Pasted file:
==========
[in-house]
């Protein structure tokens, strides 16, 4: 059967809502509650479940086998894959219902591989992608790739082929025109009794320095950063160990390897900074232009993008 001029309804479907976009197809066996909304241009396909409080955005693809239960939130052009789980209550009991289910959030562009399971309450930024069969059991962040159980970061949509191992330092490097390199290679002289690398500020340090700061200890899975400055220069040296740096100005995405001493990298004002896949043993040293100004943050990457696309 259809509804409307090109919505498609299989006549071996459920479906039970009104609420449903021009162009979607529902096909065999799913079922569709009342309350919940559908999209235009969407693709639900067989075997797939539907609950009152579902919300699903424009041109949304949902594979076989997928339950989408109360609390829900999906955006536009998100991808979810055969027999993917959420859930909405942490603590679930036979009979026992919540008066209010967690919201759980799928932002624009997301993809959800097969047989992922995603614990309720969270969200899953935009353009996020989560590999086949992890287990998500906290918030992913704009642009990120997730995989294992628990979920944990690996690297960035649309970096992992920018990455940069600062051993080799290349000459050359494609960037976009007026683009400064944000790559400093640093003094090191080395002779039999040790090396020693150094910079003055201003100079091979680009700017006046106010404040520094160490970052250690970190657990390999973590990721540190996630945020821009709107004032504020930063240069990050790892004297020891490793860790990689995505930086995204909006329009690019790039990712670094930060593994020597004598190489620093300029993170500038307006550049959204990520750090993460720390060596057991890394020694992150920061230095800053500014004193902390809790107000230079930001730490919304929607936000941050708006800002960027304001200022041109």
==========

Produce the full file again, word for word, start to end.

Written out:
[in-house]
């Protein structure tokens, strides 16, 4: 059967809502509650479940086998894959219902591989992608790739082929025109009794320095950063160990390897900074232009993008 001029309804479907976009197809066996909304241009396909409080955005693809239960939130052009789980209550009991289910959030562009399971309450930024069969059991962040159980970061949509191992330092490097390199290679002289690398500020340090700061200890899975400055220069040296740096100005995405001493990298004002896949043993040293100004943050990457696309 259809509804409307090109919505498609299989006549071996459920479906039970009104609420449903021009162009979607529902096909065999799913079922569709009342309350919940559908999209235009969407693709639900067989075997797939539907609950009152579902919300699903424009041109949304949902594979076989997928339950989408109360609390829900999906955006536009998100991808979810055969027999993917959420859930909405942490603590679930036979009979026992919540008066209010967690919201759980799928932002624009997301993809959800097969047989992922995603614990309720969270969200899953935009353009996020989560590999086949992890287990998500906290918030992913704009642009990120997730995989294992628990979920944990690996690297960035649309970096992992920018990455940069600062051993080799290349000459050359494609960037976009007026683009400064944000790559400093640093003094090191080395002779039999040790090396020693150094910079003055201003100079091979680009700017006046106010404040520094160490970052250690970190657990390999973590990721540190996630945020821009709107004032504020930063240069990050790892004297020891490793860790990689995505930086995204909006329009690019790039990712670094930060593994020597004598190489620093300029993170500038307006550049959204990520750090993460720390060596057991890394020694992150920061230095800053500014004193902390809790107000230079930001730490919304929607936000941050708006800002960027304001200022041109």